State doublespeak leaves indigenisation policy hazy
The Zimbabwean government has been talking right and yet walking left on the empowerment programme, which is what has unnerved foreign investors.
The Zimbabwe government will not be unveiling any new indigenisation thresholds for nonresource-based sectors, an about-turn that brings into question the government’s sincerity in following through its commitment to soften its 51% indigenisation law.
Francis Nhema, the indigenisation and economic empowerment minister, told the Mail & Guardian this week that the 51% indigenisation threshold will, in fact, be maintained and applied to other economic sectors – outside of mining – as gazetted under general notice 280 of 2012.
Media reports on May 25 in the state-owned Sunday Mail newspaper indicated that the government was in a “major climb-down” in its empowerment programme and carried an interview with Media, Information and Broadcasting Services Minister Jonathan Moyo.
“We are reviewing and tightening the indigenisation and empowerment policy by being pragmatic without being dogmatic about it,” Moyo was quoted as saying.
“Foreign investors will be allowed to recover their initial capital investment, an appropriate return on investment and operational costs, before the sharing of production outputs or profits.”
Misinterpretation of policy
But in a strange attack, the Herald newspaper, which is in the same Zimpapers group as the Sunday Mail and is also state controlled, said its sister publication had misinterpreted the indigenisation policy.
“The problem is that there is, in fact, no such ‘climb-down’ … [the] government is, in fact, digging in and has actually ‘climbed up’ in requiring that Zimbabweans will, in fact, own 100% of their resources,” it said in an opinion piece on May 27.
The latest round of doublespeak signals how the government has been talking right and yet walking left on the empowerment programme, which is what has unnerved foreign investors.
Nhema’s hardened stance in imposing a 51% indigenisation threshold comes more than a month after President Robert Mugabe spoke of a softened tack on indigenisation, saying a one-size-fits-all approach is inappropriate for all sectors.
Mugabe was supported by Patrick Chinamasa, the finance minister, who said the transfer of the 51% indigenisation stake would be applied only to the mining sector.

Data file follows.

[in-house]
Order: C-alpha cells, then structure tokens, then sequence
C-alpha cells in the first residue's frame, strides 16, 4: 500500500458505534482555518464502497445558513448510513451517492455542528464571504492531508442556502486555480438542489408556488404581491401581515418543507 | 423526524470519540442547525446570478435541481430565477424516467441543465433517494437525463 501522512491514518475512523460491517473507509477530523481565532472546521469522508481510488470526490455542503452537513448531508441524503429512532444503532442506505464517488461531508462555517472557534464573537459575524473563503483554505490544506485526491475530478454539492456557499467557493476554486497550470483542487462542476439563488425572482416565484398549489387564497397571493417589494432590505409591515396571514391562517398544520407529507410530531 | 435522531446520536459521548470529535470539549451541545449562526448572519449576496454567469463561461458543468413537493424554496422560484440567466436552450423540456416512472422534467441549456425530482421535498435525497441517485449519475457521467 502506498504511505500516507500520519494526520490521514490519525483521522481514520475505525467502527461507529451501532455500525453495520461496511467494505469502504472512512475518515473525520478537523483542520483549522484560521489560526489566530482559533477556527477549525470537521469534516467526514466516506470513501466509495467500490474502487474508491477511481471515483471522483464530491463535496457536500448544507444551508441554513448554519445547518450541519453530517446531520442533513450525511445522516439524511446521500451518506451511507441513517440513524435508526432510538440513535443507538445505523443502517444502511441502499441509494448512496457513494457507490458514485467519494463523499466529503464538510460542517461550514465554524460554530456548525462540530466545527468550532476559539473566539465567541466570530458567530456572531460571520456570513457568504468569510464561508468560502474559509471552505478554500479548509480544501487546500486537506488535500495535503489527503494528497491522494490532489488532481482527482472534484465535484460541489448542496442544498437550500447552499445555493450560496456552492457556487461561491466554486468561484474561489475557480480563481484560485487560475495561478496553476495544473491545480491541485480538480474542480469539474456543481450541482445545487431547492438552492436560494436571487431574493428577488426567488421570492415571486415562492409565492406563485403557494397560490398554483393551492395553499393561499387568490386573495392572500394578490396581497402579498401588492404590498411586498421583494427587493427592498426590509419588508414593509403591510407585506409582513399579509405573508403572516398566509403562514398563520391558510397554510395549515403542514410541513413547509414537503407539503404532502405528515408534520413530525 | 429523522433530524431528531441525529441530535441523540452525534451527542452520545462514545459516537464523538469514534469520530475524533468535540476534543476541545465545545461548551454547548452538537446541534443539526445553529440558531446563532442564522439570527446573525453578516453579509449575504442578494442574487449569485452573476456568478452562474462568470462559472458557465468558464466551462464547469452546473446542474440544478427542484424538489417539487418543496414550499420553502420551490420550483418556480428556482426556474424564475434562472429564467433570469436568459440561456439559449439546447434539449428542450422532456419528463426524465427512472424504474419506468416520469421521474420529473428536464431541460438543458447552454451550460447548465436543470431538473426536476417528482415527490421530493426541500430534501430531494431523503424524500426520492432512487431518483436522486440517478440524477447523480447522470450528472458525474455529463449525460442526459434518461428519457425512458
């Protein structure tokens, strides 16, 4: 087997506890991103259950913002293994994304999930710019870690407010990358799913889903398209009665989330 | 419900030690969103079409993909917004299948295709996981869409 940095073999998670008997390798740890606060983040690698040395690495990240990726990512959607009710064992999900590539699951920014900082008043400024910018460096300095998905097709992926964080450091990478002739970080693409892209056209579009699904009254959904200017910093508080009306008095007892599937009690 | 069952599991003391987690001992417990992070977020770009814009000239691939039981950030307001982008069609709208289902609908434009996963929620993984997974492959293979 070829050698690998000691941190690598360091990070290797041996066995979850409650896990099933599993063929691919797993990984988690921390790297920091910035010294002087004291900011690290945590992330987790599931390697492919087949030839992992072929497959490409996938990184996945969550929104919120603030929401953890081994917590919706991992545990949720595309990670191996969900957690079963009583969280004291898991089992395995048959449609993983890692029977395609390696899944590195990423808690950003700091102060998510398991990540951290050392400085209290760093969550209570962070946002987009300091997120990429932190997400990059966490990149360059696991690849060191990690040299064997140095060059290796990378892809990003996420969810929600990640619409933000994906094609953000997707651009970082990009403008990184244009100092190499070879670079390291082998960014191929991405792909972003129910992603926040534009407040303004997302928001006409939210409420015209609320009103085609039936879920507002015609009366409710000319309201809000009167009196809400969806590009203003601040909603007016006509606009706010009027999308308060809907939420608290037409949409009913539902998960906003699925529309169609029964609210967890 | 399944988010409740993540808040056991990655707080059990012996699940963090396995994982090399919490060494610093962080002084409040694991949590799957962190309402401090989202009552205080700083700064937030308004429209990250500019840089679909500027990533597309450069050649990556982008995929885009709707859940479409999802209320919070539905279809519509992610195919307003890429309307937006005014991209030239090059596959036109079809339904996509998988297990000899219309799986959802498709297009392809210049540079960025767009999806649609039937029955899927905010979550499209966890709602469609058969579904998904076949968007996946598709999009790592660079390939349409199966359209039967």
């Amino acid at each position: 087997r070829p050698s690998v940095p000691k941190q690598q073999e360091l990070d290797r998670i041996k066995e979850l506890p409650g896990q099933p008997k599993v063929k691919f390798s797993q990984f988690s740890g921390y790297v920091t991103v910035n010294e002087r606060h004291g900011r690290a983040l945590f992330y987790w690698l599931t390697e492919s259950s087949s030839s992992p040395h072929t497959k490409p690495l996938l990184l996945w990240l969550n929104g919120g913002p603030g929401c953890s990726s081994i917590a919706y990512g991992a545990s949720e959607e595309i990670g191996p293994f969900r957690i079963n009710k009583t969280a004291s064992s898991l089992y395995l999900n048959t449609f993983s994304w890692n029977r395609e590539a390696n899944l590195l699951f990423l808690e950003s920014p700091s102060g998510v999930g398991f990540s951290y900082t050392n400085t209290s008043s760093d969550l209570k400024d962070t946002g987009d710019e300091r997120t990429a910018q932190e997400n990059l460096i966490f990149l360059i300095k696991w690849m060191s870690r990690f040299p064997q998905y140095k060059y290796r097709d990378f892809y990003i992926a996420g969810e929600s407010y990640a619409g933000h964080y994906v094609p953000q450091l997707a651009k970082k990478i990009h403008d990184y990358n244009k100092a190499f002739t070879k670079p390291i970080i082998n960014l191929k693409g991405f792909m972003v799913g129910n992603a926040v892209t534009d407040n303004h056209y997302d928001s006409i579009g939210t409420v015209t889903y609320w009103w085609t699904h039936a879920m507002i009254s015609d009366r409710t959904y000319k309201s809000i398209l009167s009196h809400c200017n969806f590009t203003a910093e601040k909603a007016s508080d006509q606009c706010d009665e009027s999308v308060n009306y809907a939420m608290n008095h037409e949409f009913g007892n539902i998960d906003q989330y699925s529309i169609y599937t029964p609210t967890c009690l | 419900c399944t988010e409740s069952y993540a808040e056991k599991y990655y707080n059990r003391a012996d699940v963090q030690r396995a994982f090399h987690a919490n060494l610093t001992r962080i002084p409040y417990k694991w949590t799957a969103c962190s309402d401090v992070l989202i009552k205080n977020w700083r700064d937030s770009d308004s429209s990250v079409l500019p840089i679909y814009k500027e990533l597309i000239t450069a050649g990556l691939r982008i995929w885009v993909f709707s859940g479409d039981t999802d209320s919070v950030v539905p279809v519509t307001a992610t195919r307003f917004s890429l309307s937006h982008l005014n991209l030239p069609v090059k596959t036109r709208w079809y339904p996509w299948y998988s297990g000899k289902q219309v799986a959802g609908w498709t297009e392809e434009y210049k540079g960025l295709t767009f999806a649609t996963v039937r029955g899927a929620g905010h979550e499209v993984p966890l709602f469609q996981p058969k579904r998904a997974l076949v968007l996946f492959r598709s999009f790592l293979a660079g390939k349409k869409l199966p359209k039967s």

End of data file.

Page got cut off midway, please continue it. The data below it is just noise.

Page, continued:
In April Chinamasa said Nhema would put together a “sector-by-sector” indigenisation threshold that would be presented to the Cabinet and applied to nonresource-based sectors.
‘Nothing new is coming up’
Nearly a month later, there are still no signs of any new indigenisation thresholds having been tabled before the Cabinet. Nhema told the M&G his ministry would not come up with any new thresholds for indigenisation, but would make use of the existing provisions under the current Act.
“Those are the same thresholds that we will be applying for indigenisation in the other sectors. Nothing new is coming up,” said Nhema.
The current Act targets multiple economic sectors – including tourism, financial services, education, sport, culture, engineering, construction, energy, telecommunications, transport and the motor industry – requiring all of them to abide by the 51% local ownership stipulation.
The general notice is the same piece of legislation used by Nhema’s predecessor, Saviour Kasukuwere, who at the apex of his tenure was pushing for the takeover of foreign-owned banks.
Walter Chidakwha, the mines and mining development minister, said mines are now warming to the indigenisation law.
“The restatement of the policy made by Mugabe recently affects mainly the nonresource-based sectors more than the mining sector. From our industry and mining perspective, the 51% indigenisation threshold has not changed at all,” said Chidakwha.
Changing the indigenisation law
Economic observers have called on the government to follow up on its softened tone with legislation that would provide assurance to foreign investors.
Eric Bloch, a senior partner at H&E Bloch Consultancy, said a government with enough willpower could change the indigenisation law.
“The trouble is that our government knows how to work at three speeds and that is slow, very slow and stop,” said Bloch. “They can change the indigenisation law fairly rapidly, as some of the sections do not need Parliament’s approval. Because of the urgent economic issues that the government is faced with, it can prioritise this and push through for changes.
“I, however, suspect that the indigenisation minister may be playing down the changes for the indigenisation thresholds for now, as he does not want to stir up more confusion over the issue, or may genuinely have missed Cabinet meetings where the issue has been brought up.”